In his final days as Anchorage mayor, Bronson says he’s focused on a smooth transition

Anchorage Mayor Dave Bronson at the Alaska Public Media studio on June 18, 2024. (Adam Nicely/Alaska Public Media)

Anchorage Mayor Dave Bronson was elected three years ago on a wave of unrest over pandemic-related shutdowns and scandal at City Hall.

Now, he’s preparing to vacate the city’s top job after losing his reelection bid to former Assembly chair Suzanne LaFrance, who will take office July 1 as the first woman elected mayor.

Bronson said he has no immediate political plans after he leaves office, and is focused on making sure the transition is as smooth as possible. 

This interview has been lightly edited for length and clarity.

Dave Bronson: At various levels we’re speaking. Their new municipal management met with ours [Tuesday], with Kent Kohlhase. We’re meeting, you know, at parallel levels. I’ve instructed my team to cooperate completely, to make the transition absolutely as smooth as possible, because that’s what’s best for the city.

Wesley Early: Have you had a chance to talk with Mayor-elect LaFrance in a more official capacity than the concession? 

DB: No, not since the concession because the teams do all the work. Suzanne and I kind of set the tone, and then the teams execute together. 

WE: So as you transition out of office, what are you proudest of most in your term as mayor?

DB: Well, I think we turned the corner on a few things, you know. Coming out of COVID was was a challenge and then getting the city kind of restarted, that was a big part of it. There was always challenges, there always is at executive levels of business or government or military. And so we stimulated business development, investment downtown. Block 41 is a big project, a couple hundred million dollars. Block 96, we brought that to fruition in a partnership with [Anchorage Community Development Authority]. Of course, the homeless issue has always been a challenge. We addressed that, spent a lot of time on that. And I spend a lot of time on that personally. But we made some real improvements. We kind of formalized the cold weather sheltering process.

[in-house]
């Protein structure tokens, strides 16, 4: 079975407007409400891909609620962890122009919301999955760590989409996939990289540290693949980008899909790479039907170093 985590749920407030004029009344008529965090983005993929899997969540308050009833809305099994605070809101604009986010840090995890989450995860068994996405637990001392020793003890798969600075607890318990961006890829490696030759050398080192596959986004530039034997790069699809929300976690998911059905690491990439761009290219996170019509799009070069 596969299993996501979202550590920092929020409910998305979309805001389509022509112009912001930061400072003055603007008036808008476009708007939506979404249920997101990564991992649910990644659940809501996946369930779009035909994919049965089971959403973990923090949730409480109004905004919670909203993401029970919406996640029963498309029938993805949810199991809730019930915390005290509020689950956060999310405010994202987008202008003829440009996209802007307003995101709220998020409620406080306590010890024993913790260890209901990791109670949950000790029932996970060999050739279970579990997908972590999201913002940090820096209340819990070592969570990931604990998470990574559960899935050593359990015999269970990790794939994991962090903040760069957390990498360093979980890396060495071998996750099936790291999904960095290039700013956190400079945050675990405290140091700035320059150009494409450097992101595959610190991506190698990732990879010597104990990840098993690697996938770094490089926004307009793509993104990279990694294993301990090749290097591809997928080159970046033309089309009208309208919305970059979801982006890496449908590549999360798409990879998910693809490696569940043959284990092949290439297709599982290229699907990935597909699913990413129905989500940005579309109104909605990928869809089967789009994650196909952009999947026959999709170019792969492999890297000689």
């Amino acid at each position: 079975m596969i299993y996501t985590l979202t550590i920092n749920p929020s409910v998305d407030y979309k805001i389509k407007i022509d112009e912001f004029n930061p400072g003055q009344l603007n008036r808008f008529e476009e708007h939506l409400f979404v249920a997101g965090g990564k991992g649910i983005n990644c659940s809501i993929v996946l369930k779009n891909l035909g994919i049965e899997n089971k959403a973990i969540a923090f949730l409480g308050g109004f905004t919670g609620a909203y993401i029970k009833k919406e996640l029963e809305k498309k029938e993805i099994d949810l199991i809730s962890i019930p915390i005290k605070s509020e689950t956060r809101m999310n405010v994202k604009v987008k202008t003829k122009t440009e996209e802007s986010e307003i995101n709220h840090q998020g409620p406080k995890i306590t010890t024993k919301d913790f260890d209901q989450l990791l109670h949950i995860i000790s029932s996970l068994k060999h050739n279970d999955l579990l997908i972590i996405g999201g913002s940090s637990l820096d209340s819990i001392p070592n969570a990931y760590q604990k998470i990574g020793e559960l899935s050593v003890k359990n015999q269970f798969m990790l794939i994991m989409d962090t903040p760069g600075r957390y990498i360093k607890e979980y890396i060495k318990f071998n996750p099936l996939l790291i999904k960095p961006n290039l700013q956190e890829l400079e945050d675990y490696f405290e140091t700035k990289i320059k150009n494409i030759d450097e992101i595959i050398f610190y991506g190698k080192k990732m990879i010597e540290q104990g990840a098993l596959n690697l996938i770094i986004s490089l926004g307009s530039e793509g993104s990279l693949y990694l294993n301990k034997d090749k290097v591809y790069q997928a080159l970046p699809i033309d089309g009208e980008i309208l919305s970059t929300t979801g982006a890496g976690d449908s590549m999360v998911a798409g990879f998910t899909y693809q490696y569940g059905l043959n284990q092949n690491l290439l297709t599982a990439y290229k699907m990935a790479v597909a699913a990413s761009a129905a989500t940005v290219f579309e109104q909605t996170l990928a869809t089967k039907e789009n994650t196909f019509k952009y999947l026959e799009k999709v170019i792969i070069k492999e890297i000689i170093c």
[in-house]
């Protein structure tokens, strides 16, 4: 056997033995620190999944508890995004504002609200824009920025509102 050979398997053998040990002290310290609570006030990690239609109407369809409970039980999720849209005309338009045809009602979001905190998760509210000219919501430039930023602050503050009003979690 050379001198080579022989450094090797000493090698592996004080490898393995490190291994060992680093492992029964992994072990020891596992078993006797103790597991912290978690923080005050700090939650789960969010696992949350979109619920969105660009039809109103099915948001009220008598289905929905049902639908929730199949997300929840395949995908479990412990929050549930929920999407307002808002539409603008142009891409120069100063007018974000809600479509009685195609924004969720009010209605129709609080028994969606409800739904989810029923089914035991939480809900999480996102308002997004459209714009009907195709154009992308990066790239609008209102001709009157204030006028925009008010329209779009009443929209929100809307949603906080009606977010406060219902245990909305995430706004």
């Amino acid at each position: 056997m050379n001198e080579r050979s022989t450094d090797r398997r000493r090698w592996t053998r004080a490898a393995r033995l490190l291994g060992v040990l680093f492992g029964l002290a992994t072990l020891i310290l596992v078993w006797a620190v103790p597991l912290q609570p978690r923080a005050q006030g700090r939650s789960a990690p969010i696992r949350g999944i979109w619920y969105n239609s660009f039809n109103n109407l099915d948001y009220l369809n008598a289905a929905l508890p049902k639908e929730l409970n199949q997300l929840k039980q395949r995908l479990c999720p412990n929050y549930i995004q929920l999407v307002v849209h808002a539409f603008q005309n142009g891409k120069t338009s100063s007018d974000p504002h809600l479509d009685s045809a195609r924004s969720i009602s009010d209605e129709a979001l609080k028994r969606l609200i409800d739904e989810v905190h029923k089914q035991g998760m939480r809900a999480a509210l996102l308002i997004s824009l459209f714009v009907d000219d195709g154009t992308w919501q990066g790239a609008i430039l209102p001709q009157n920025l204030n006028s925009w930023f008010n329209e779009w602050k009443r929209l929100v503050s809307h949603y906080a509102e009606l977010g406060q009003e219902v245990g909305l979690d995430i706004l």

One of our big challenges has always been, and going forward for a while it will be, that’s the building of the homes, the places to live that people need. We brought on… I signed a modified methane gas agreement last year, which brings on 1,100 new lots in the Eagle River area and at Potter Reserve West development. That’s a big thing, because in coordination with what Senator Sullivan has been working on, we just heard about it this morning, roughly $770 million for development for bringing the new military operations up here, to include housing.

WE: So do you have any regrets? Or are there things you look back at and think you wish you would have done a little differently in your time as mayor?

DB: You know, early on, it was some real challenges. We came in and we were short on people. A lot of people left or were not retained. So I think I made some mistakes on, you know, some folks that I hired. You know, a couple, three. I would do that over certainly. But we found our footing and we got our legs under us in about a year. And we started moving forward. Kent Kohlhase came on board as municipal manager. That was a very big improvement for us in that he brought so much municipal experience with him. Very stabilizing influence 

WE: As an Anchorage resident, what are you hoping comes out of a LaFrance administration? Where do you think she should focus?

DB: Well, I think that’s for her to decide. I want her to be successful because the city needs to be successful going forward. I’m very much encouraged by the future of the city. We’re starting… we hope that the Supreme Court will give us some latitude on how to deal with homelessness because that’s a big challenge. It is for every city in the country. But the amicus brief that we signed in the Grants Pass case, I think is going to give us… and we should hear something within a couple of weeks and then we can move forward, Mayor LaFrance can move forward and that’ll provide her a lot of latitude on on working that challenge.

a portrait of a man outside

Wesley Early covers Anchorage life and city politics for Alaska Public Media. Reach him at and follow him on X at @wesley_early. Read more about Wesley here.

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